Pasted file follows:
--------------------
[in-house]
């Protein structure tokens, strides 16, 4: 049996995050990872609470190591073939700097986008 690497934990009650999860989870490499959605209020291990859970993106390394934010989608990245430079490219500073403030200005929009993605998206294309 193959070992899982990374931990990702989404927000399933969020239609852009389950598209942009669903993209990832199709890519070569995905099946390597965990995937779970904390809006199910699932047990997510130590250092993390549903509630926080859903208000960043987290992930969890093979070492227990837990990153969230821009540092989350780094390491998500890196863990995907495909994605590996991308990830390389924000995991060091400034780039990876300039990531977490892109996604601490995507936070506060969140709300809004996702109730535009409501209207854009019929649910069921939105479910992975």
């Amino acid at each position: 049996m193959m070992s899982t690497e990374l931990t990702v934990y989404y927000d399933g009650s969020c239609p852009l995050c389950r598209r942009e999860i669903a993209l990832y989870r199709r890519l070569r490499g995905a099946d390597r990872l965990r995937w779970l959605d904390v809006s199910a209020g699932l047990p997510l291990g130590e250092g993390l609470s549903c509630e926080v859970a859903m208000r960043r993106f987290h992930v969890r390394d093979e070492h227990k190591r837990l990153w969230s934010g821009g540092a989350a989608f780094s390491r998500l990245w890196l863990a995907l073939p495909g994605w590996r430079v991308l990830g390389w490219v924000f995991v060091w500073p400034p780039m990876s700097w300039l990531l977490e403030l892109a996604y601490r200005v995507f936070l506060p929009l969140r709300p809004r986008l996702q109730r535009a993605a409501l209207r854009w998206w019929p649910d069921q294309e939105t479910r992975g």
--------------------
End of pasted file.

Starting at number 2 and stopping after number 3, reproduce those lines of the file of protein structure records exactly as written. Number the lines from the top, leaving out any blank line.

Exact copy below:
């Protein structure tokens, strides 16, 4: 049996995050990872609470190591073939700097986008 690497934990009650999860989870490499959605209020291990859970993106390394934010989608990245430079490219500073403030200005929009993605998206294309 193959070992899982990374931990990702989404927000399933969020239609852009389950598209942009669903993209990832199709890519070569995905099946390597965990995937779970904390809006199910699932047990997510130590250092993390549903509630926080859903208000960043987290992930969890093979070492227990837990990153969230821009540092989350780094390491998500890196863990995907495909994605590996991308990830390389924000995991060091400034780039990876300039990531977490892109996604601490995507936070506060969140709300809004996702109730535009409501209207854009019929649910069921939105479910992975």
């Amino acid at each position: 049996m193959m070992s899982t690497e990374l931990t990702v934990y989404y927000d399933g009650s969020c239609p852009l995050c389950r598209r942009e999860i669903a993209l990832y989870r199709r890519l070569r490499g995905a099946d390597r990872l965990r995937w779970l959605d904390v809006s199910a209020g699932l047990p997510l291990g130590e250092g993390l609470s549903c509630e926080v859970a859903m208000r960043r993106f987290h992930v969890r390394d093979e070492h227990k190591r837990l990153w969230s934010g821009g540092a989350a989608f780094s390491r998500l990245w890196l863990a995907l073939p495909g994605w590996r430079v991308l990830g390389w490219v924000f995991v060091w500073p400034p780039m990876s700097w300039l990531l977490e403030l892109a996604y601490r200005v995507f936070l506060p929009l969140r709300p809004r986008l996702q109730r535009a993605a409501l209207r854009w998206w019929p649910d069921q294309e939105t479910r992975g």